Injuries of the meniscus most frequently occur within the medial femorotibial joint. In people, the entirety of the upper surface of the menisci can be evaluated with arthroscopy, by applying traction to the knee and pulling the joint surfaces apart to give space to look around with the arthroscope. This is not possible in the horse, however, meaning that portions of the meniscus, particularly towards the centre of the joint, cannot be seen. Injuries in this location are also inaccessible for arthroscopic treatment.

    In the majority of cases, arthroscopic surgery involves removal, or “debridement”, of torn and disrupted portions of soft tissue. Partial meniscectomy (removal of the meniscus) can be performed or, with cruciate ligament injuries, torn ligament fibres removed.

    During arthroscopic surgery, the cartilage surfaces are also evaluated for any additional damage or signs of degenerative (arthritic) change. The information obtained provides the best guide for the horse’s chances of recovery from injury.

    Intra-articular medications may be used as an adjunct to arthroscopic treatment, or, with mild injuries, as the primary treatment. Anti-inflammatory injections are commonly used, typically corticosteroids such as triamcinolone (similar to cortisone, often used in people).

    Your vet may recommend alternative intra-articular medications; examples include hyaluronic acid, which is both anti-inflammatory and viscoelastic (shock absorbing), or polyacrylamide gel, which is thought to form a cushion-like membrane after injection. Stem cells have also been researched for treatment of meniscal injuries, and may improve healing.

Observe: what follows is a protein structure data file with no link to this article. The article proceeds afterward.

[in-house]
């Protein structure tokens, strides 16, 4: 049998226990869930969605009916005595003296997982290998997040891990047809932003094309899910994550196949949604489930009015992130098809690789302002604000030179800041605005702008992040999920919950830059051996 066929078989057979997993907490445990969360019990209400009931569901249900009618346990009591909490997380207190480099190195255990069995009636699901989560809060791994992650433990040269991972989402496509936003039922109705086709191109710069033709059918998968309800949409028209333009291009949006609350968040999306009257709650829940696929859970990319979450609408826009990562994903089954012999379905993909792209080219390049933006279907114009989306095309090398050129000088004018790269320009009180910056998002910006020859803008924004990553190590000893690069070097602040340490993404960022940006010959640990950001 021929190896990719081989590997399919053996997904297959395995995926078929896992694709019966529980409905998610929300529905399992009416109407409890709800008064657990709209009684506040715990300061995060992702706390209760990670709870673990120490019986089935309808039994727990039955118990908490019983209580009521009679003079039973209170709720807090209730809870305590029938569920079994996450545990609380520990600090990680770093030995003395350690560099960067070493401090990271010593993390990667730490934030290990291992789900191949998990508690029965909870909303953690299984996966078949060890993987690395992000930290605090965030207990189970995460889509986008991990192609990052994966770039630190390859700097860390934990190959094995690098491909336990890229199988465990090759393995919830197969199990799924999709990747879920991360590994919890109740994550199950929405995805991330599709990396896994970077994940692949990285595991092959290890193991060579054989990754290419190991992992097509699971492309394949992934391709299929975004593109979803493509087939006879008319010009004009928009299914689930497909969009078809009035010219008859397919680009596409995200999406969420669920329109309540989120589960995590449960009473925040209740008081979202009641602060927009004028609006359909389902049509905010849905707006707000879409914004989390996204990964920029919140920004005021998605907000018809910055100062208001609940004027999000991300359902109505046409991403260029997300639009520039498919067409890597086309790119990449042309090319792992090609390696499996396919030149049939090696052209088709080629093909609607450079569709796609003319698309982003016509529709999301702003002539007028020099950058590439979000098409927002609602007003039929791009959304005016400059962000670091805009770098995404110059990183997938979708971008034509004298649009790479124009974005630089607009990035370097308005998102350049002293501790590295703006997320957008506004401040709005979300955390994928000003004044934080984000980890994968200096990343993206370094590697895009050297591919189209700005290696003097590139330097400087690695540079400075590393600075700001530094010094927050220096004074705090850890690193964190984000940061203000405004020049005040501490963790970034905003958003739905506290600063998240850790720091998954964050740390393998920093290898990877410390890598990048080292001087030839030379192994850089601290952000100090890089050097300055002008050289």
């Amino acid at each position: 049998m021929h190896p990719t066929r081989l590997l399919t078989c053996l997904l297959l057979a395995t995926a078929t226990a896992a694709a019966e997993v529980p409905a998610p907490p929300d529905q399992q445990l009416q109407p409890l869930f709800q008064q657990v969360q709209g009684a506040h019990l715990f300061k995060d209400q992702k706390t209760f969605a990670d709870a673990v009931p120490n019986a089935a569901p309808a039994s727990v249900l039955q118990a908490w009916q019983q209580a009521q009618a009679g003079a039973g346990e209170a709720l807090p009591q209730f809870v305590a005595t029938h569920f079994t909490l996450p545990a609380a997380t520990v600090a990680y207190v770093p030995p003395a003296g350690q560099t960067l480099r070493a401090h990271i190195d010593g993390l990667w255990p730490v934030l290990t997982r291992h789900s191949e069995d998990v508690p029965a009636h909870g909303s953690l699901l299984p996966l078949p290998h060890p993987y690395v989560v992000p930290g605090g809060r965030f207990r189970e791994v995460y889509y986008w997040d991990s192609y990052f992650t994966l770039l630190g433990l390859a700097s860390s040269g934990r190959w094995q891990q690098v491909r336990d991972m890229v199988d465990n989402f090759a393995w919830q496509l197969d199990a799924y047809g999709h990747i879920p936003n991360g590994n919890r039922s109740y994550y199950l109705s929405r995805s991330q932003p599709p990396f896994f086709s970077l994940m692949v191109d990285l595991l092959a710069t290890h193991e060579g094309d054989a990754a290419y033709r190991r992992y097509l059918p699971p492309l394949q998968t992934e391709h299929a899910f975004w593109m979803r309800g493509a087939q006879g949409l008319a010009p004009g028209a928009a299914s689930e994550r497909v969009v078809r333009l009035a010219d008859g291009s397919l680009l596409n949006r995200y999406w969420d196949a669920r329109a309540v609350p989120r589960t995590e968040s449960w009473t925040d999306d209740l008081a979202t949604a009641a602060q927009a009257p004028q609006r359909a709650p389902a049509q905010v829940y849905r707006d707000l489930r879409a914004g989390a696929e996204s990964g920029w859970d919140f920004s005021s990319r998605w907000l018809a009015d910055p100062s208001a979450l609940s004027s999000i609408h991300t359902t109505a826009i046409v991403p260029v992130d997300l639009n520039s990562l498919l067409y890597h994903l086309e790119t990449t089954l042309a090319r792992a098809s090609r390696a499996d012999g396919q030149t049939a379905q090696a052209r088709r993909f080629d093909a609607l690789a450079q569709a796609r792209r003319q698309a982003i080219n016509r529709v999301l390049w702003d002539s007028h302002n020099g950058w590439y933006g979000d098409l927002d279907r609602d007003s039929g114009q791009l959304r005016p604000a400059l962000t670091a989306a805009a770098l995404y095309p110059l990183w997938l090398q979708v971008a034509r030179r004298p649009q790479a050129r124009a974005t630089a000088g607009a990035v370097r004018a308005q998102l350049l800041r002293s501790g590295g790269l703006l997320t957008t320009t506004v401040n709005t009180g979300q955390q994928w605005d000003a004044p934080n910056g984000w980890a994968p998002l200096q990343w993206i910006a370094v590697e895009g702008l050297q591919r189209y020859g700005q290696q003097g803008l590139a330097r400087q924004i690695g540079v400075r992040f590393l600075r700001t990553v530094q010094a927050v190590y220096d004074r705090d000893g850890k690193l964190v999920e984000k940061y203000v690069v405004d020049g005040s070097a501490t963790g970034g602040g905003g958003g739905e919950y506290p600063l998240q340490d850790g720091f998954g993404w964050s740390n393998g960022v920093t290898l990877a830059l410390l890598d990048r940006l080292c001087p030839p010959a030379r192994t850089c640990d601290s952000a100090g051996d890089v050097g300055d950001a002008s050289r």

Following treatment, an effective rehabilitation programme will help the horse back into work.

    Meniscal tears most frequently occur in the medial femorotibial joint. The left scan shows a tear before treatment, and the right following debridement (removal) of torn tissue

    The prognosis

    MANY horses can make a return to full competitive soundness following arthroscopic surgical treatment. The prognosis depends upon the extent of the injury. With meniscal injuries, approximately two-thirds of horses with minor tears recover fully. This falls to closer to 50% with moderately severe tears; in the worst injuries, very few can resume work.

    Injuries of the cranial cruciate ligament treated by arthroscopic surgical debridement generally have a fair prognosis, with approximately half of horses reported with this injury resuming a competitive career.

    Sadly, horses who sustain a complete rupture of either of the cruciate ligaments are unable to work again. In the most severe soft tissue injuries, stability of the joint may never completely return and arthritis is likely to develop, with associated persistent lameness.

    The vet

    MATT SMITH MRCVS is a surgeon and partner at Newmarket Equine Hospital (NEH). This referral hospital is one of the largest in Europe, treating a wide range of leisure and sport horses from all over the UK. Matt is a Royal College of Veterinary Surgeons (RCVS) specialist in equine surgery and has a particular interest in orthopaedic problems. 01638 782020, newmarketequinehospital.com

    This feature is also available to read in this Thursday’s H&H magazine (1 April, 2021)

    You may also be interested in…